• The webhook was not found.
  • The runbook was not found.
  • The account was not found.
500 Internal Server Error The URL was valid, but an error occurred. Please resubmit the request.

Assuming the request is successful, the webhook response contains the job ID in JSON format as shown below. It contains a single job ID, but the JSON format allows for potential future enhancements.


The client can't determine when the runbook job completes or its completion status from the webhook. It can find out this information using the job ID with another mechanism, such as Windows PowerShell or the Azure Automation API.

Renew a webhook

When a webhook is created, it has a validity time period of ten years, after which it automatically expires. Once a webhook has expired, you can't reactivate it. You can only remove and then recreate it.

You can extend a webhook that has not reached its expiration time. To extend a webhook:

  1. Navigate to the runbook that contains the webhook.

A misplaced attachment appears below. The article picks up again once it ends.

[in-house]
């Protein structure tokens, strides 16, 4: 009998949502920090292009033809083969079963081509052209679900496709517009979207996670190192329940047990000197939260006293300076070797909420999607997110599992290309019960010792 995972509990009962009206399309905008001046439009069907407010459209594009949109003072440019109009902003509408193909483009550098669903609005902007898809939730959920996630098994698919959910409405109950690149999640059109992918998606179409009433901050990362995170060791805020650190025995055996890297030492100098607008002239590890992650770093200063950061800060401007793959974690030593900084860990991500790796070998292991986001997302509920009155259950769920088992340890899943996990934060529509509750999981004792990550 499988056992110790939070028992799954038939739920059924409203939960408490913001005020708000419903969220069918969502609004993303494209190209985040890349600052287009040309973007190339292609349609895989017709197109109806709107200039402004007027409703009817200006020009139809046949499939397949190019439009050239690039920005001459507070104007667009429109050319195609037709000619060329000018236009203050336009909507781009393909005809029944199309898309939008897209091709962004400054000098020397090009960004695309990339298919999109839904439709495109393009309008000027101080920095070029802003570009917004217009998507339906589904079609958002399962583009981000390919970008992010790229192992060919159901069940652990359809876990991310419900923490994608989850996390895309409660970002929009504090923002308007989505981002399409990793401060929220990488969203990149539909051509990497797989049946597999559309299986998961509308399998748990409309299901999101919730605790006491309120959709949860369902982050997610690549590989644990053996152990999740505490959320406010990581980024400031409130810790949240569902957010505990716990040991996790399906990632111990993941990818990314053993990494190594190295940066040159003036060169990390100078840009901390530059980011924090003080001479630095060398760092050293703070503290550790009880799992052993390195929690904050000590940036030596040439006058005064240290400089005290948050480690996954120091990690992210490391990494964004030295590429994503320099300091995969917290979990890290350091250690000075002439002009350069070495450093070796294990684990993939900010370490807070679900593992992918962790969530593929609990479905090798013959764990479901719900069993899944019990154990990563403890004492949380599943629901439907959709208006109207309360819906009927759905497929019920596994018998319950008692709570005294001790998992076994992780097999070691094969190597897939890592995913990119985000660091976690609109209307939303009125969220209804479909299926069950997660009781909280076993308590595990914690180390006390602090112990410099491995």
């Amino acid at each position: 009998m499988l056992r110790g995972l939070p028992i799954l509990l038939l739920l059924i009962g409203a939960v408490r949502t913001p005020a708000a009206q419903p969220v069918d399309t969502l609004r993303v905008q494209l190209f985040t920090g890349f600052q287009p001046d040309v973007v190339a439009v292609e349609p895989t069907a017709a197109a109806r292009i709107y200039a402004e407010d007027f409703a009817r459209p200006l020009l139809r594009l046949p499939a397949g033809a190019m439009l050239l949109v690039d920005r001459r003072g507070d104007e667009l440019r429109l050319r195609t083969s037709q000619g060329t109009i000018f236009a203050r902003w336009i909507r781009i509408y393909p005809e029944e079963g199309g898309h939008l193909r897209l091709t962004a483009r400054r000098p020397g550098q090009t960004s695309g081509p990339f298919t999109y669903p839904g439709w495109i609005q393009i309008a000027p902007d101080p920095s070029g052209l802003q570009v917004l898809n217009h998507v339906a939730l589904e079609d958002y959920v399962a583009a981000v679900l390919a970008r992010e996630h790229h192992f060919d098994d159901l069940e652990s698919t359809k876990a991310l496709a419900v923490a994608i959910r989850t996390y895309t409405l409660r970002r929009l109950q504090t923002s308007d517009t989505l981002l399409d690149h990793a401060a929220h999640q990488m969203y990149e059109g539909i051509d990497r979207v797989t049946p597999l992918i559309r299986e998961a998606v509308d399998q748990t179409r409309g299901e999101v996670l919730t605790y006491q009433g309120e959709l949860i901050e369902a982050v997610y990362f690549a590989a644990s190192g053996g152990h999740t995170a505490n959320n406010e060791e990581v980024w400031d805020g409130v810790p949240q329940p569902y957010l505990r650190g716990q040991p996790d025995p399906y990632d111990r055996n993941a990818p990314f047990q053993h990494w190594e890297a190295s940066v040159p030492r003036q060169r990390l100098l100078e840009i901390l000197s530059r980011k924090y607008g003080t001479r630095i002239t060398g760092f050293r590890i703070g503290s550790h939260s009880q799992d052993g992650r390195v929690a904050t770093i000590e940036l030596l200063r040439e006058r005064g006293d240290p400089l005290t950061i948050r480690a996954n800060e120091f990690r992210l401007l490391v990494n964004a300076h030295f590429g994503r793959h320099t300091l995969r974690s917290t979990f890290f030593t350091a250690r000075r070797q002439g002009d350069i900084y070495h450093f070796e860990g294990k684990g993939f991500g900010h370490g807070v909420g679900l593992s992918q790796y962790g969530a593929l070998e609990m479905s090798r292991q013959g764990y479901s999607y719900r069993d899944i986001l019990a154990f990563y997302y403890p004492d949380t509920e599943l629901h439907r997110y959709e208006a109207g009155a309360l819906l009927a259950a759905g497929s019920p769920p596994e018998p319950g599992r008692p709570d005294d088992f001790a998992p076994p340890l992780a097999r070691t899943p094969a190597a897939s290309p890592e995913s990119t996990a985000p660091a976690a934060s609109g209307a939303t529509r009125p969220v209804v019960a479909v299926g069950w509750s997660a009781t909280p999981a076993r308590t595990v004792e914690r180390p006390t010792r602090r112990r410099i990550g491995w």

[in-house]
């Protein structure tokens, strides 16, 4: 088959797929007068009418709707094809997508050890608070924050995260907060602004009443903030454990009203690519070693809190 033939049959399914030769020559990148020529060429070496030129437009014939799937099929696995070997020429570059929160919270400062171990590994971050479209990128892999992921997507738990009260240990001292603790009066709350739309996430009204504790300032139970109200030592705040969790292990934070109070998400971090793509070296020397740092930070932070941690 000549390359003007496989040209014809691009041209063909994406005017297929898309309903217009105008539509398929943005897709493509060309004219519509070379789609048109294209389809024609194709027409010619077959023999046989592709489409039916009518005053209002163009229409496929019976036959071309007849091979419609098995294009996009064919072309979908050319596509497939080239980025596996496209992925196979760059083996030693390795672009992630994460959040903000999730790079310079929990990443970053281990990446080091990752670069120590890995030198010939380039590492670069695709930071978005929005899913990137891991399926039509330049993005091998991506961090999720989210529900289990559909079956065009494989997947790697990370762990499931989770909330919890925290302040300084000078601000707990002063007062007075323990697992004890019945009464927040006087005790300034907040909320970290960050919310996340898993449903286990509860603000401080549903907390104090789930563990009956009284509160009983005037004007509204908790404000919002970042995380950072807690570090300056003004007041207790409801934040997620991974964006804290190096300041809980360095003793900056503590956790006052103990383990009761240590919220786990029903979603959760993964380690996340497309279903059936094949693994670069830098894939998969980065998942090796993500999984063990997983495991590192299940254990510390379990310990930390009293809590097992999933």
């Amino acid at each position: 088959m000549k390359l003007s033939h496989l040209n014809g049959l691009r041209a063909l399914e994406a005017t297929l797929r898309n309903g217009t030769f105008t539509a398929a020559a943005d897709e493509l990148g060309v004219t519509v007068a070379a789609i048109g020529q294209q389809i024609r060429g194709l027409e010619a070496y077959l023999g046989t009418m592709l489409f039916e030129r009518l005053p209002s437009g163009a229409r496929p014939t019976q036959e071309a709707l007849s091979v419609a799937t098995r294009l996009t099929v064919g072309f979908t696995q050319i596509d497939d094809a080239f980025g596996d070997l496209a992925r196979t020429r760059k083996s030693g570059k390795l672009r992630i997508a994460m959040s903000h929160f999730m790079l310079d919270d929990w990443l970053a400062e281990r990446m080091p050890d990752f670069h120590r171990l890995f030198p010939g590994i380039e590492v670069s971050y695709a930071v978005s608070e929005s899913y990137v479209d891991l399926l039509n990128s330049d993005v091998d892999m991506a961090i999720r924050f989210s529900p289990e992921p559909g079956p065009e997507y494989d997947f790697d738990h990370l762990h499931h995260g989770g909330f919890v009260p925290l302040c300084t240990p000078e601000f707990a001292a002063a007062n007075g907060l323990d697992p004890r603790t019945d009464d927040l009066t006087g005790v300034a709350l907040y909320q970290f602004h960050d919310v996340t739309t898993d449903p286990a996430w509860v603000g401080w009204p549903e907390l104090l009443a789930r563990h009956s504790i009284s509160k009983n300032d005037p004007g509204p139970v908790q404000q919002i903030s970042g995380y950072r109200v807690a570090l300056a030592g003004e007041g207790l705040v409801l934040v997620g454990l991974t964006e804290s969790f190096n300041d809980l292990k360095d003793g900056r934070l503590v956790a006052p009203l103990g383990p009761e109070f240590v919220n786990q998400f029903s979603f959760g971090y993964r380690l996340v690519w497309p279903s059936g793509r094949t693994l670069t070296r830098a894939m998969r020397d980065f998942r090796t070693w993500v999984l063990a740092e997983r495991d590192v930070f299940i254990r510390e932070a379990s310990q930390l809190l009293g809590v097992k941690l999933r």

2. Select Webhooks under Resources.
  3. Click the webhook that you want to extend.
  4. In the Webhook page, choose a new expiration date and time and click Save.

Sample runbook

The following sample runbook accepts the webhook data and starts the virtual machines specified in the request body. To test this runbook, in your Automation account under Runbooks, click Create a runbook. If you don't know how to create a runbook, see Creating a runbook.


For non-graphical PowerShell runbooks, Add-AzAccount and Add-AzureRMAccount are aliases for Connect-AzAccount. You can use these cmdlets or you can update your modules in your Automation account to the latest versions. You might need to update your modules even if you have just created a new Automation account.

    [Parameter (Mandatory = $false)]
    [object] $WebhookData

# If runbook was called from Webhook, WebhookData will not be null.
if ($WebhookData) {

    # Check header for message to validate request
    if ($WebhookData.RequestHeader.message -eq 'StartedbyContoso')
        Write-Output "Header has required information"}
        Write-Output "Header missing required information";

    # Retrieve VMs from Webhook request body
    $vms = (ConvertFrom-Json -InputObject $WebhookData.RequestBody)